I participated in the overview of WordPress (WP 101 in the WordCamp for San Antonio, TX) that was done virtually this weekend, with two goals in mind…learn more about custom post types and figure out how to transition from classic editor to block editor.
I’ve literally had a mental “block” about switching to the block editor. I played with it initially just long enough to get confused, I wasn’t sure about how to align things, all my settings to tweak seemed to disappear, etc. I felt like it was giving me a lot of power over page layout like a graphics layout program used to do for printing paper when all I really wanted/needed was the digital equivalent of a typewriter. Maybe a few graphics to stick in here and there. Certainly things that I could easily do in something like Word without going for the full layout manager of another program.
I didn’t get to do much with custom post types, but I did watch an overview of blocks. And with the number of posts and themes that are going the way of blocks, well, I need to figure this out sooner rather than later. Particularly if I’m going to transform some layouts of things like book reviews that I’m in the process of tweaking right now anyway.
Blame it on the book reviews
My book reviews have a pretty stable layout overall:
- An image that I pull from Good Reads via HTML and that will take me to the GR site if I click on it;
- Three sections of text – Plot / Premise; What I liked; What I didn’t like;
- My multi-star review;
- A text bottom line of a few words;
- Links to GoodReads site;
- Links to my index of other book reviews; and,
- My closing / signoff.
But I’ve made some tweaks before when I had about 90 reviews; again when I had about 130; and again now that I have 180. Each time, I’ve had to go back and reformat quite a bit. So, of course, it makes me wonder…would a block layout let me “fix” it once and move on? The short answer is that in many ways, this is EXACTLY one of three elements that a block editor will give you. So with the book reviews in play, I’m motivated to fix it once.
Options with the block editor
The block editor allows me to have a consistent look and feel (goal 1) while having a lot more flexibility (goal 2). But it is goal 3 that is the most exciting — creating reusable blocks that can be dropped into a post or page, and if later you want to edit it, it will update across all of the site. Sort of like a macro.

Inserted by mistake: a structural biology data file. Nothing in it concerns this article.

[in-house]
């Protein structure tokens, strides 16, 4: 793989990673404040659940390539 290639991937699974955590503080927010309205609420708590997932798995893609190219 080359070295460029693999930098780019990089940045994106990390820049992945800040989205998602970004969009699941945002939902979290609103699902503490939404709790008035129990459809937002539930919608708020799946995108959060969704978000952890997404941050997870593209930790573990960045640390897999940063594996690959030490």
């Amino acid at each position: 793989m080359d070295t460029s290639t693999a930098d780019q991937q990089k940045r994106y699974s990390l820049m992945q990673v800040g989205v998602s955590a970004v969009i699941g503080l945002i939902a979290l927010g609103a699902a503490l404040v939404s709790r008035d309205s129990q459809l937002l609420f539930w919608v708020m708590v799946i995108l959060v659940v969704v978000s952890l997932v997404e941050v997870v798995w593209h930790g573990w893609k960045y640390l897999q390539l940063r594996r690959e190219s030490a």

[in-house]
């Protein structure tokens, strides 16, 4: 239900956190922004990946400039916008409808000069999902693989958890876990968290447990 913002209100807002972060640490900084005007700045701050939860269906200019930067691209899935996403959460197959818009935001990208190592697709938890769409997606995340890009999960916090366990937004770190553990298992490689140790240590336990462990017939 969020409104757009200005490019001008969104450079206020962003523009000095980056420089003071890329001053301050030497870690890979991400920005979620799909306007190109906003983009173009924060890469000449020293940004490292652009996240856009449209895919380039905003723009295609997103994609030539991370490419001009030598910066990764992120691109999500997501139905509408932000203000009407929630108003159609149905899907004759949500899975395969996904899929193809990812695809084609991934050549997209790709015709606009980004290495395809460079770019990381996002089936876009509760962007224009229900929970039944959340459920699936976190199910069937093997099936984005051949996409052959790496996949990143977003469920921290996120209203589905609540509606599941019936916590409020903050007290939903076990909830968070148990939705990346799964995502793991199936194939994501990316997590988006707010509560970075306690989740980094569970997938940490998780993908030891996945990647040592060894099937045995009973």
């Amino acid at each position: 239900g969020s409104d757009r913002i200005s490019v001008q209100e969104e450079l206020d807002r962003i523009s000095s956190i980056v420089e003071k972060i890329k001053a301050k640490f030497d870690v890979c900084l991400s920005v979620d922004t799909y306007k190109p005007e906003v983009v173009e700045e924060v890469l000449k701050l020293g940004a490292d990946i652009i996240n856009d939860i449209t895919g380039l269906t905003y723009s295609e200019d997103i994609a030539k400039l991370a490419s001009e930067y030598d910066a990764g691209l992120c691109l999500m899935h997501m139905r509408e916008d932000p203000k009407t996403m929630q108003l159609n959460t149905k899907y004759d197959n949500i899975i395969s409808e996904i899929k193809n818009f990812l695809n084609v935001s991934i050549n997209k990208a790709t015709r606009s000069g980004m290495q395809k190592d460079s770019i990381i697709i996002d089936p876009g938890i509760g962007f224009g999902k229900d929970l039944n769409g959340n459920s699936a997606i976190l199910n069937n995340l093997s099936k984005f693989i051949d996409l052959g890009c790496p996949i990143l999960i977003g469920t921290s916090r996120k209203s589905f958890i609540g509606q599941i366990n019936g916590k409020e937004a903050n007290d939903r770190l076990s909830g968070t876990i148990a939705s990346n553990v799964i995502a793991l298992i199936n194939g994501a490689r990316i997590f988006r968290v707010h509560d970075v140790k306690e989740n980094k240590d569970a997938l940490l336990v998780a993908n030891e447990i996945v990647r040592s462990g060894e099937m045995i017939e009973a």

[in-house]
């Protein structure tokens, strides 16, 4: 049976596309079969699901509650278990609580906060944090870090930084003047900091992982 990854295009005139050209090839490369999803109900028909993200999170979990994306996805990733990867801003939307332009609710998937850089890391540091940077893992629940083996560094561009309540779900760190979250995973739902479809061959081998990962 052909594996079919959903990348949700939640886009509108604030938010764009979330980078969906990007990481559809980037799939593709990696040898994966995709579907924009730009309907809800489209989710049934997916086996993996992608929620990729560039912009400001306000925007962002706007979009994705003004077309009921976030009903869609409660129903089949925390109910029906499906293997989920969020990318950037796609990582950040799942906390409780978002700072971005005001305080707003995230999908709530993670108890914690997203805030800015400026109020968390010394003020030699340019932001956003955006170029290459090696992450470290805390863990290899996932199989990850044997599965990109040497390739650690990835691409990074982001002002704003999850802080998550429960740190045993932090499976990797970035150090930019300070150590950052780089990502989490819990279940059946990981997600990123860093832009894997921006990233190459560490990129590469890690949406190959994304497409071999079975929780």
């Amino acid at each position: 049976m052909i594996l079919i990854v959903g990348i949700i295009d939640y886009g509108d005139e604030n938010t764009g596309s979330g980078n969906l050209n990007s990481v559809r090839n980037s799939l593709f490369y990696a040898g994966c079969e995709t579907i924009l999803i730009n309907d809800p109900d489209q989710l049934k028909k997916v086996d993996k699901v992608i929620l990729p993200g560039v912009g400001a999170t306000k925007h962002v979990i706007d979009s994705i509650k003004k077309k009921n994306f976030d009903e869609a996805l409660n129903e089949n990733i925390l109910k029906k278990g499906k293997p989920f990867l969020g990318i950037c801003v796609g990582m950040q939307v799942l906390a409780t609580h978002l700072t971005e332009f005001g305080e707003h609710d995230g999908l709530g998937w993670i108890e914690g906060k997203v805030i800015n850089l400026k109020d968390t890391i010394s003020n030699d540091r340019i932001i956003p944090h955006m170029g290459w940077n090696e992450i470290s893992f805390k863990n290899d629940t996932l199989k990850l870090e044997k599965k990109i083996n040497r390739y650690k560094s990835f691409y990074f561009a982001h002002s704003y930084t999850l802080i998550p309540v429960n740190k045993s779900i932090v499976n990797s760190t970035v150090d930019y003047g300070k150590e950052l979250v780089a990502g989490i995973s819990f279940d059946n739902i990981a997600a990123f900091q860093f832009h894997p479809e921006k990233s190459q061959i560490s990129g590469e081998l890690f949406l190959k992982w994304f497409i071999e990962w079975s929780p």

For the image, I paste / embed an image from Good Reads, and GR gives me the code to use for embedding. The only real “tweak” I do to it is to increase the size to a specific width. Ideally, I would put the code in a wrap container, it would resize the image, and voila, it would sit there perfectly in the same spot. I can even “save” it as a special block and reuse it, potentially.
For the three headings, they never change so I can preprogram them and set specific font and heading size. If I ever want to change them, as long as I save them as separate reusable chunks, they’ll stay put. If I change one, it will change them all. Similarly, I can add in three paragraph blocks just after them, although those will change.
For the review, some of the block plugins come with review formats, but I kinda like my “reading frog” image. So I’ll likely stick with that. I *could* play with the format and look/feel for a 1 star / 2 star / etc setup and save those. Then, if I ever decide to ditch the frog and go with stars, for example, I just need to edit the block and they’ll all change.
The bottom line is a set header plus a flexible paragraph text, so again, pretty straightforward.
Where things might get interesting is the Good Reads link. Like the image, it is a set “format” but not a set block (the link would be different each time). However, the link to my other reviews is a set block that can be reused easily.
And then there’s my signoff block. It is a standard element I use ALL the time. So it will definitely get turned into a reusable block. And give me maximum flexibility for the future.
Enter the block plugins
The default Gutenberg editor has a lot of default blocks, and they are more than enough to get me going for testing things. But not all blocks can be converted to all other types of blocks, so I don’t want to get too far down the testing and then find another block plugin has this awesome additional block that is perfect for my Good Reads images, for example. So I’m working through a bunch of the main block options.
Update: To see my current collection of blocks, check out the blocks I use.